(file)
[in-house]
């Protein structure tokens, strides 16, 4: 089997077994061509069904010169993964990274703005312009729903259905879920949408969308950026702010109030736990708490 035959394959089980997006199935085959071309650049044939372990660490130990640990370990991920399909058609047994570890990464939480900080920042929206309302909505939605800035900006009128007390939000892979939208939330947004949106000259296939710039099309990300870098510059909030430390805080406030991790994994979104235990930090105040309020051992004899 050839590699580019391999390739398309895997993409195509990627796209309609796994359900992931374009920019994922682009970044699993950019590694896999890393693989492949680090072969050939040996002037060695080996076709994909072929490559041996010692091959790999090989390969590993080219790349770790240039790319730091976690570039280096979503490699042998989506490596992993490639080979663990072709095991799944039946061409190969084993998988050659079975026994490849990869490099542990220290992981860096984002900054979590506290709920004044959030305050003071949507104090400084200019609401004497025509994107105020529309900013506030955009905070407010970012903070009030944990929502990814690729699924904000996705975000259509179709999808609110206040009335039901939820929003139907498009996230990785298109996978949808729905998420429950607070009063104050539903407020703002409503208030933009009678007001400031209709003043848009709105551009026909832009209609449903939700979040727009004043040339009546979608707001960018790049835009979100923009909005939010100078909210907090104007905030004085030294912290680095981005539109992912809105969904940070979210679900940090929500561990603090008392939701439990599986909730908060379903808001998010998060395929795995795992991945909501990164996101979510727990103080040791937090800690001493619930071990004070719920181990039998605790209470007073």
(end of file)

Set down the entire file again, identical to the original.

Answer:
[in-house]
């Protein structure tokens, strides 16, 4: 089997077994061509069904010169993964990274703005312009729903259905879920949408969308950026702010109030736990708490 035959394959089980997006199935085959071309650049044939372990660490130990640990370990991920399909058609047994570890990464939480900080920042929206309302909505939605800035900006009128007390939000892979939208939330947004949106000259296939710039099309990300870098510059909030430390805080406030991790994994979104235990930090105040309020051992004899 050839590699580019391999390739398309895997993409195509990627796209309609796994359900992931374009920019994922682009970044699993950019590694896999890393693989492949680090072969050939040996002037060695080996076709994909072929490559041996010692091959790999090989390969590993080219790349770790240039790319730091976690570039280096979503490699042998989506490596992993490639080979663990072709095991799944039946061409190969084993998988050659079975026994490849990869490099542990220290992981860096984002900054979590506290709920004044959030305050003071949507104090400084200019609401004497025509994107105020529309900013506030955009905070407010970012903070009030944990929502990814690729699924904000996705975000259509179709999808609110206040009335039901939820929003139907498009996230990785298109996978949808729905998420429950607070009063104050539903407020703002409503208030933009009678007001400031209709003043848009709105551009026909832009209609449903939700979040727009004043040339009546979608707001960018790049835009979100923009909005939010100078909210907090104007905030004085030294912290680095981005539109992912809105969904940070979210679900940090929500561990603090008392939701439990599986909730908060379903808001998010998060395929795995795992991945909501990164996101979510727990103080040791937090800690001493619930071990004070719920181990039998605790209470007073």